Isle of Dogs
Museum of London Docklands
Housed in an 1802 warehouse, this museum combines artefacts and multimedia displays to chart the history of the city through its river...
One Canada Square
Cesar Pelli’s 235m-high skyscraper was built in 1991 and has been described as a ‘square prism with a pyramidal top’.
There isn’t much to Limehouse, although it became the centre of London’s Chinese community – its first Chinatown – after some 300...
One of Limehouse’s renowned historic pubs, the Grapes dates to 1583 and has insinuated its way into the writing of Pepys, Dickens,...
Billingsgate Fish Market
This wholesale fish market is open to the public, but you’ll have to be up at the crack of dawn. People will tell you that you have to...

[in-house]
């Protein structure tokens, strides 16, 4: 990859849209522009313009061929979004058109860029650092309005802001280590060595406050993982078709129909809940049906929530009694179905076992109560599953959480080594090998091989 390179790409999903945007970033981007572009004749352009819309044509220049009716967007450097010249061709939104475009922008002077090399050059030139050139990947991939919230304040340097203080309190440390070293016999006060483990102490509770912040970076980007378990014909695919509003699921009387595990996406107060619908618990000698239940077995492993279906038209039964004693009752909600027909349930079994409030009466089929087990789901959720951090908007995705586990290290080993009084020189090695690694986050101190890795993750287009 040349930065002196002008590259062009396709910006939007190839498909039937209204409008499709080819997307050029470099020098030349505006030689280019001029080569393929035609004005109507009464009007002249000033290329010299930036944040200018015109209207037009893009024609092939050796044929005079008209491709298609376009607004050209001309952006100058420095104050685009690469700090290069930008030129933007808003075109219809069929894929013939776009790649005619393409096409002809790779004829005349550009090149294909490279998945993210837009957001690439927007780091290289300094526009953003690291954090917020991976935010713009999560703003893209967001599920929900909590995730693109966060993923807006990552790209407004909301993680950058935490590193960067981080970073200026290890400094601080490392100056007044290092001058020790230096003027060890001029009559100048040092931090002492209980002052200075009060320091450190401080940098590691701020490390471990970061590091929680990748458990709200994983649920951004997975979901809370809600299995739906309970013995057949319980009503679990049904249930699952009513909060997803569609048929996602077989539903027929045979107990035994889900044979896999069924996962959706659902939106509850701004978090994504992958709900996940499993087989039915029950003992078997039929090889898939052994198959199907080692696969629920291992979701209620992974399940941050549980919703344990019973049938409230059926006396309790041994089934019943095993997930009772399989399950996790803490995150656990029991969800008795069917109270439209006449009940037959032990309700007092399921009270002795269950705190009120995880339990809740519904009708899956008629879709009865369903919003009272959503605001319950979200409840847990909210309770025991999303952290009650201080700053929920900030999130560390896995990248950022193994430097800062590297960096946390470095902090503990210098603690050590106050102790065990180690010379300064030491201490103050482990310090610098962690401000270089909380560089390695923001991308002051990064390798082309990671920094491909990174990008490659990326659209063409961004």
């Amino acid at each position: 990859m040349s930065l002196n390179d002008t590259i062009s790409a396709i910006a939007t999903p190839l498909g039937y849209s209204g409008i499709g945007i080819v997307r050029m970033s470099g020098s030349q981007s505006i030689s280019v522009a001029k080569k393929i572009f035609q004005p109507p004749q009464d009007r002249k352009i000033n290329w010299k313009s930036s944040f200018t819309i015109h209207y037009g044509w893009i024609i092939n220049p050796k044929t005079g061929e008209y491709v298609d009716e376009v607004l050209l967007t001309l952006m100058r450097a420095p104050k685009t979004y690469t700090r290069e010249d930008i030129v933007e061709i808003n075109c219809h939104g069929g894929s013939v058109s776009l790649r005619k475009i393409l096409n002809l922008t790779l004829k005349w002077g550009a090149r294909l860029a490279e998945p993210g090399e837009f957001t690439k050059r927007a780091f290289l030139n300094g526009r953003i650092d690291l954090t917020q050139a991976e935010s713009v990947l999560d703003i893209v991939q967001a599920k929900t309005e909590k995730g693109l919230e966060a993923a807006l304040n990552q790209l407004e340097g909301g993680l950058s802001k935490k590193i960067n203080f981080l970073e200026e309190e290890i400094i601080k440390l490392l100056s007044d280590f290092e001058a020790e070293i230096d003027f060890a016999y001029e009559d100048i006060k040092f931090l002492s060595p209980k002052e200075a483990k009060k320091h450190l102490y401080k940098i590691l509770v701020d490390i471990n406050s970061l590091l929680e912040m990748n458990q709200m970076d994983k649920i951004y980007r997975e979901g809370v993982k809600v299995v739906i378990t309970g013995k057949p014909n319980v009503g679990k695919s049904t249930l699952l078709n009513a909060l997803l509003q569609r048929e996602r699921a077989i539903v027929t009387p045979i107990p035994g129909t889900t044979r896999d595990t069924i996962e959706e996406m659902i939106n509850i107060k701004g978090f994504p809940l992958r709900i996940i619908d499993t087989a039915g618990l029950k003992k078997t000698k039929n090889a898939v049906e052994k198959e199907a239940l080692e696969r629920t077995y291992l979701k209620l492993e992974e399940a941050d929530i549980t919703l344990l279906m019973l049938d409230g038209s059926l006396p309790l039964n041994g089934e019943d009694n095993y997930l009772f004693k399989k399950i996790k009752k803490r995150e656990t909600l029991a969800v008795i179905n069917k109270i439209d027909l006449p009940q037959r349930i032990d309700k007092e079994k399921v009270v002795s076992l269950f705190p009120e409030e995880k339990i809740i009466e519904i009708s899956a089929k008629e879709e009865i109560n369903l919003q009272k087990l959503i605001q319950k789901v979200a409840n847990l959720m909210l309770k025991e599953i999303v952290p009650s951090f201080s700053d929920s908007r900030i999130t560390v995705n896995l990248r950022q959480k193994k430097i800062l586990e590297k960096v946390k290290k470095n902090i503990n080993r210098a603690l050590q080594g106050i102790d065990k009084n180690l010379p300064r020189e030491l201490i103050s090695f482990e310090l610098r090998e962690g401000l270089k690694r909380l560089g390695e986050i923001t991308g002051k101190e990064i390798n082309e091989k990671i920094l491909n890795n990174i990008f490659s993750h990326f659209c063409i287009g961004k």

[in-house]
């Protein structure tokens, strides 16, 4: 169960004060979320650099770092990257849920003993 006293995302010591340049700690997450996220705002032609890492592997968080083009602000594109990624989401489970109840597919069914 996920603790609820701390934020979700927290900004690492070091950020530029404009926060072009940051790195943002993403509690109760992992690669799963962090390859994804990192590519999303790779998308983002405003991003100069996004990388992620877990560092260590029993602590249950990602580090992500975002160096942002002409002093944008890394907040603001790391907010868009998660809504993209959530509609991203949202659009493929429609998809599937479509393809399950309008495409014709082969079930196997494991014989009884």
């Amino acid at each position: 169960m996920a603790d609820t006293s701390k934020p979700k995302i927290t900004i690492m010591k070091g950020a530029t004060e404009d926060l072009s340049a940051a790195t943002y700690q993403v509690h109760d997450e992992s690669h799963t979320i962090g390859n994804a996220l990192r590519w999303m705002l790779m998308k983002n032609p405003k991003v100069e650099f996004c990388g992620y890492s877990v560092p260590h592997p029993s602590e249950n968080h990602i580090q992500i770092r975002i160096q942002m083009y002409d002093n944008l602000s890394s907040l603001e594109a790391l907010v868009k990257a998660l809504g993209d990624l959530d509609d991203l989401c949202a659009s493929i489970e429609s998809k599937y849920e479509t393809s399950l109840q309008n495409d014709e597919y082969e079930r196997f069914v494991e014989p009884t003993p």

Isle of Dogs information
The centrepiece of the Isle of Dogs is Cesar Pelli’s 244m-high Canary Wharf Tower , which was built in 1991. It’s surrounded by more recent towers housing HSBC and Citigroup, and offices for Bank of America, Barclays, Morgan Stanley, Credit Suisse and more. Londoners are divided on their appreciation of this area, though despite its soullessness, it is noteworthy for its radical development.
Pundits can’t really agree on whether this is really an island; strictly speaking it’s a peninsula of land on the northern shore of the Thames, though without modern road and transport links it would almost be separated from the mainland at West India Docks. And etymologists are still out to lunch over the origin of the island’s name. Some believe it’s because the royal kennels were located here during the reign of Henry VIII. Others maintain it’s a corruption of the Flemish word dijk (dyke), recalling the Flemish engineers who shored up the area’s muddy banks.